This paper, by German analysts Jochen Luhmann and Wolfgang Sterk, is worth reading for several reasons. One is that it contains a very careful, interesting, and scrupulous discussion of the process by which overly economistic understandings of efficiency have corrupted the notion of emissions targets, and in so doing allowed the carbon marketeers to claim the high ground — as if “offsets” and similar approaches should properly be unrestricted.
Another — and this is the key point here — is that the analysis is then extended to explain, in more formal terms than we ourselves have ever done, the notion of “negative emissions” that underlies the GDRs responsibility and capacity approach to Annex 1 emission targets.
For example, in reference to the UN Secretariat’s 2007 report on the investment and financial flows necessary to combat climate change, Luhmann and Sterk note that:
The difference between the Reference scenario and the Climate protection scenario in the Secretariat’s Report amounts to 21.7 Gt CO2eq for the Southern countries by 2030. The emissions of the industrialized countries stood at 18.7 Gt CO2eq in the Kyoto basis year of 1990. Financing all the reductions required in the South solely by means of funds mobilized on the emissions trade market, however, would mean that the industrialized countries would have to commit themselves to reducing their emissions by 2030 by significantly more than 100 percent in comparison with 1990: in order to do no more than create sufficient demand for the 21.7 Gt reductions in the South on the emissions trade market the industrialized countries would have to commit themselves to a reduction of 116 percent compared to 1990. In addition to this, according to the Secretariat’s figures, 10 Gt of domestic reductions would be required, corresponding to a reduction of 53.5 percent compared to 1990. The total reduction required of the industrialized countries would therefore come to around 170 percent. That is logically not impossible if “their” is correctly understood as a possessive pronoun. It would be impossible to achieve this target only if “their” is understood in a territorial sense. In the world of realpolitik, however, in which all the industrialized countries outside the EU have so far not been willing to commit themselves to reducing their emissions by 2020 by 25–40 percent, which the IPCC has calculated as necessary, such figures appear at best utopian.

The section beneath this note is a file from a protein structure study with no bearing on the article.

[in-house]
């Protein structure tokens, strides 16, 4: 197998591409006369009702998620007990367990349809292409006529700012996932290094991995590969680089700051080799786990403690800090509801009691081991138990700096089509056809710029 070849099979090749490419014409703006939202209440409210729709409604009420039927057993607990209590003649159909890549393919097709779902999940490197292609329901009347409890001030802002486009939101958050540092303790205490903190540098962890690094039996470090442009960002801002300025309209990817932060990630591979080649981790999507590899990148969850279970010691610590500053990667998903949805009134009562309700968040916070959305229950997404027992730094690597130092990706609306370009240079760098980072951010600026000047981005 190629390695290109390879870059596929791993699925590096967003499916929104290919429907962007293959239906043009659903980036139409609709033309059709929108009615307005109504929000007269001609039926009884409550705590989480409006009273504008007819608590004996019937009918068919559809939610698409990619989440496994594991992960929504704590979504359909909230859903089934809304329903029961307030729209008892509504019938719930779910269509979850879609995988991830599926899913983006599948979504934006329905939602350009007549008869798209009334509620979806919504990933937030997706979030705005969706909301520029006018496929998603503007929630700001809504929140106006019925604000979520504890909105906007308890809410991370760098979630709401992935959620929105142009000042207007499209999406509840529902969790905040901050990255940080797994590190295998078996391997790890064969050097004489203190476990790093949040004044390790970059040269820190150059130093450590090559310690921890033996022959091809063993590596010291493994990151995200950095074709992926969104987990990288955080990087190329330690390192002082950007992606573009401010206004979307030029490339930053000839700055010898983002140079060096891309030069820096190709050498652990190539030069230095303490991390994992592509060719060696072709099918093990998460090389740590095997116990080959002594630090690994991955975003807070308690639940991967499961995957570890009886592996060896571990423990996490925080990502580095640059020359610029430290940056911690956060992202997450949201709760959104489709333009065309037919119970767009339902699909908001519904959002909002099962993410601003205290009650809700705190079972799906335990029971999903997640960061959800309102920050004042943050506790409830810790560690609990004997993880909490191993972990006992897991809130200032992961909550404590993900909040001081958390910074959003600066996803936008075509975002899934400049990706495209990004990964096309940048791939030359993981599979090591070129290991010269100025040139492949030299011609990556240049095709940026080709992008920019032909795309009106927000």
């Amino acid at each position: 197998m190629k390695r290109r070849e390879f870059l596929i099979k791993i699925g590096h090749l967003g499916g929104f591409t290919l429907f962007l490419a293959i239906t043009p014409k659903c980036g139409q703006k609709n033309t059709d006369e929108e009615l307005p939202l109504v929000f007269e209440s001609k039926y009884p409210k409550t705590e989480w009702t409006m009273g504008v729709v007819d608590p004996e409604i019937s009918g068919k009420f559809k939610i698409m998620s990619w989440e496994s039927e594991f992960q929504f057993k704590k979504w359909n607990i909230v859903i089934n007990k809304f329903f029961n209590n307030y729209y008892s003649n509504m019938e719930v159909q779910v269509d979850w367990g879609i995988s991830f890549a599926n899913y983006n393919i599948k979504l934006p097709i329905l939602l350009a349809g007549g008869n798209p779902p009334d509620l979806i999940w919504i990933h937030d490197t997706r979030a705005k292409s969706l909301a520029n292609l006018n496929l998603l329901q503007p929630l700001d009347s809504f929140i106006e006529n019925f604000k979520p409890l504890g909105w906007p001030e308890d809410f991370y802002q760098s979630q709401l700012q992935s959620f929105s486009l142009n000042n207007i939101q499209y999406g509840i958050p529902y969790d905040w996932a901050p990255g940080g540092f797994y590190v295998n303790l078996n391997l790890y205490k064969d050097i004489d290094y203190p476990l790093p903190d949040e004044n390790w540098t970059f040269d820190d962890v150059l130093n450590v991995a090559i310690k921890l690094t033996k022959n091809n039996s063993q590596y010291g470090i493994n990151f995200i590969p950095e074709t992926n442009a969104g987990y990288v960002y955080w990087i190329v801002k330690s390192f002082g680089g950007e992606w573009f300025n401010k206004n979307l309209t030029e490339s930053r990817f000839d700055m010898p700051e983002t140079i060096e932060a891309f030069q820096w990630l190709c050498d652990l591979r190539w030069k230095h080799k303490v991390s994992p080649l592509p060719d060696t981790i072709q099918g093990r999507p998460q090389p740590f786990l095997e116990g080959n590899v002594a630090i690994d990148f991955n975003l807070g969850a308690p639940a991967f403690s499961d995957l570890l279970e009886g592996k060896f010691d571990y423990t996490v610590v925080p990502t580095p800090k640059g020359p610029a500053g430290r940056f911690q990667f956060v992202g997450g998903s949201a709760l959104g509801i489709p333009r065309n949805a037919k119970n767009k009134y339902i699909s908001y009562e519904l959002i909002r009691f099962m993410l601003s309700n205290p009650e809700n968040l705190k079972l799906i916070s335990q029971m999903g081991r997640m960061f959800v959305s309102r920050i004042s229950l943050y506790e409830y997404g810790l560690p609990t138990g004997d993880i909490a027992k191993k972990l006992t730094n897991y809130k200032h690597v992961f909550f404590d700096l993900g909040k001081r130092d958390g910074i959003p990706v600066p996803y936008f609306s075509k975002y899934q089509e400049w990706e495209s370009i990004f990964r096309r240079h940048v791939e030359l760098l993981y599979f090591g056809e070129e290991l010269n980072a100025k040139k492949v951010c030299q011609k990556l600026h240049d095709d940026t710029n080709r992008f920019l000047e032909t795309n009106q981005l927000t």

This is definately for climate politcy only, but, that said, it is highly recommended, and extremely relevant.